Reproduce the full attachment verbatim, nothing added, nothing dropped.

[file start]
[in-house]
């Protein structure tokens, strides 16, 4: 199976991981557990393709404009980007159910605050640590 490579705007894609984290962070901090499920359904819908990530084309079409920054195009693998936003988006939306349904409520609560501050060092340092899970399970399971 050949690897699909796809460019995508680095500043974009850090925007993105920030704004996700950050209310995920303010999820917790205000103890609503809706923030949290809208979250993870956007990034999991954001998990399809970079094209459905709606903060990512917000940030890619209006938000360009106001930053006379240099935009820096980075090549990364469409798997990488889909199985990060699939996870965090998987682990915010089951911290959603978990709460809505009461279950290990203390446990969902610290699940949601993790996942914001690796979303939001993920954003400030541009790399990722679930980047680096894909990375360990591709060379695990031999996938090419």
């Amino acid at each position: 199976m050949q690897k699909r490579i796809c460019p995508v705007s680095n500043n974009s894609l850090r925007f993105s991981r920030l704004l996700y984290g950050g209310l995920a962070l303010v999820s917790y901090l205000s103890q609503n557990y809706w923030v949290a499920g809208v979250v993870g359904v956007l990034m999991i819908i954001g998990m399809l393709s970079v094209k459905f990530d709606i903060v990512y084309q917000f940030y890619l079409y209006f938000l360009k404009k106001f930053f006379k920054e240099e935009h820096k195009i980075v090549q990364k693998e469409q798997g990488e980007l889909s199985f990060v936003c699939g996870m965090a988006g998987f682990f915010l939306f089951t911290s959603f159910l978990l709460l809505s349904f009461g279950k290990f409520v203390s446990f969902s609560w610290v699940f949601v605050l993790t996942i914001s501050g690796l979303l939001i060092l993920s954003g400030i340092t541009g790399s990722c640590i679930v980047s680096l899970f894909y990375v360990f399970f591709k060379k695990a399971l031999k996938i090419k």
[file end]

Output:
[in-house]
């Protein structure tokens, strides 16, 4: 199976991981557990393709404009980007159910605050640590 490579705007894609984290962070901090499920359904819908990530084309079409920054195009693998936003988006939306349904409520609560501050060092340092899970399970399971 050949690897699909796809460019995508680095500043974009850090925007993105920030704004996700950050209310995920303010999820917790205000103890609503809706923030949290809208979250993870956007990034999991954001998990399809970079094209459905709606903060990512917000940030890619209006938000360009106001930053006379240099935009820096980075090549990364469409798997990488889909199985990060699939996870965090998987682990915010089951911290959603978990709460809505009461279950290990203390446990969902610290699940949601993790996942914001690796979303939001993920954003400030541009790399990722679930980047680096894909990375360990591709060379695990031999996938090419």
């Amino acid at each position: 199976m050949q690897k699909r490579i796809c460019p995508v705007s680095n500043n974009s894609l850090r925007f993105s991981r920030l704004l996700y984290g950050g209310l995920a962070l303010v999820s917790y901090l205000s103890q609503n557990y809706w923030v949290a499920g809208v979250v993870g359904v956007l990034m999991i819908i954001g998990m399809l393709s970079v094209k459905f990530d709606i903060v990512y084309q917000f940030y890619l079409y209006f938000l360009k404009k106001f930053f006379k920054e240099e935009h820096k195009i980075v090549q990364k693998e469409q798997g990488e980007l889909s199985f990060v936003c699939g996870m965090a988006g998987f682990f915010l939306f089951t911290s959603f159910l978990l709460l809505s349904f009461g279950k290990f409520v203390s446990f969902s609560w610290v699940f949601v605050l993790t996942i914001s501050g690796l979303l939001i060092l993920s954003g400030i340092t541009g790399s990722c640590i679930v980047s680096l899970f894909y990375v360990f399970f591709k060379k695990a399971l031999k996938i090419k």